SHE’S STROLLING THE closed-to-traffic stretch of Broadway at 45th Street, an area thronged with tourists and those who would like to make money off of the tourists. The Naked Cowboy is there, ready to sing to you and pose with you, and the Naked Indian is a recent equal-opportunity addition to the scene. A verdigris-colored Lady Liberty offers deadpan humor.
And as you approach the TKTS windows, where discount show tickets are sold, you’ll meet Mattie and the many others trying to call your attention to specific productions. In Mattie’s case, it’s “Clybourne Park.”
“Have you seen it” she asks cheerfully. I assure her I have. “But I was watching you deal with other people,” I tell her. “You must be an actress.”
“I am,” she admits. She’s young and blonde and fresh-faced and very attractive, and I’m thankful to have my teenaged daughter in tow to make me appear a little less like a lonely middle-aged man.
“You have to put up with constant rejection doing this,” I observe.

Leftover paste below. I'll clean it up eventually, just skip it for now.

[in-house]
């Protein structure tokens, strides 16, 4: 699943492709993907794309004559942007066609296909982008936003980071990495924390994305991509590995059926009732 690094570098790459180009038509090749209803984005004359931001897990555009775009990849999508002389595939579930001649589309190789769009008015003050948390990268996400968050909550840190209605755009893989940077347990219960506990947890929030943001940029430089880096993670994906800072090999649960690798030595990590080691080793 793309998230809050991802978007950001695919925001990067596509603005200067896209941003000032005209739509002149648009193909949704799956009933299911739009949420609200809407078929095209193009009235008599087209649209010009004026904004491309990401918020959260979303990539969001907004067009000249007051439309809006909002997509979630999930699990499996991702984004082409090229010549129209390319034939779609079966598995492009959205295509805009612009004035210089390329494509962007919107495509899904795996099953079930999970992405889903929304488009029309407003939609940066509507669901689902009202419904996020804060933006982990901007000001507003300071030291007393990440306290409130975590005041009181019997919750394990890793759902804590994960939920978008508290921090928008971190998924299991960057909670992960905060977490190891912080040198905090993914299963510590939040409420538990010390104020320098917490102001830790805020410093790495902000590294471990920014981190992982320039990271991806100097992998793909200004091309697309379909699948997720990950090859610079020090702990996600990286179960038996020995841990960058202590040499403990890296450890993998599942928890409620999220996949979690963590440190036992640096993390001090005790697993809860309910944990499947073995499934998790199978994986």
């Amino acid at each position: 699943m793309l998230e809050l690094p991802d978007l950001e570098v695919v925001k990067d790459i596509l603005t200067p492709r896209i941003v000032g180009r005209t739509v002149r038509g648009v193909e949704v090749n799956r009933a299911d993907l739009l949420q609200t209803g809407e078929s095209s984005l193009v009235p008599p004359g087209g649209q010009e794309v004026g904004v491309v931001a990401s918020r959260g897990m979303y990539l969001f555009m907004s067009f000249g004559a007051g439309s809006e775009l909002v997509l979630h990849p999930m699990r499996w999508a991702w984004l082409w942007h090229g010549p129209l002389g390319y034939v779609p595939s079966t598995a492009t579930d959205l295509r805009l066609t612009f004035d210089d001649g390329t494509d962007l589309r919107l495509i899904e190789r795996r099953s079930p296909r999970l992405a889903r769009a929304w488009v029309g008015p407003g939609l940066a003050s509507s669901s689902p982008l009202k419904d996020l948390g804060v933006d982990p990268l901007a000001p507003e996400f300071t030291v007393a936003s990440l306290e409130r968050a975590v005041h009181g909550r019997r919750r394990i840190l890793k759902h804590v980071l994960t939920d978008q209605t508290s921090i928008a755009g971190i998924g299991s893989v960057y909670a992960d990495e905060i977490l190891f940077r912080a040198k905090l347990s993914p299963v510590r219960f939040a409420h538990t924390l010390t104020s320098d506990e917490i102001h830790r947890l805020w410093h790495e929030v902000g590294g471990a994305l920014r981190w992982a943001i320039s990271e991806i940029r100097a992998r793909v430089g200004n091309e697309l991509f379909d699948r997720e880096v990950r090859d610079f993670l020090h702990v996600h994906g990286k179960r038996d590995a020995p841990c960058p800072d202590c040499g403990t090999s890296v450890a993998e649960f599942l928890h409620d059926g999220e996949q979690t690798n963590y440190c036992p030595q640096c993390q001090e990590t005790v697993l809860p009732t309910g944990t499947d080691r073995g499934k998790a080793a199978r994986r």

“I do!” she cries, but with a smile in her voice. “It helps thicken my skin.”
Mattie left her home town of Chattanooga two months ago in order to pursue acting here in Manhattan, and is still settling in with the challenge of balancing auditions and work. It’s a hot August evening, and she not only has to hawk the discount she’s offering and try to persuade people to take away an info sheet – she also has to keep aloft an awkward crossroads sign that serves as a symbol for the show.
And she couldn’t sound more chipper. I’m betting good things are in store for her as she chases this impossible career.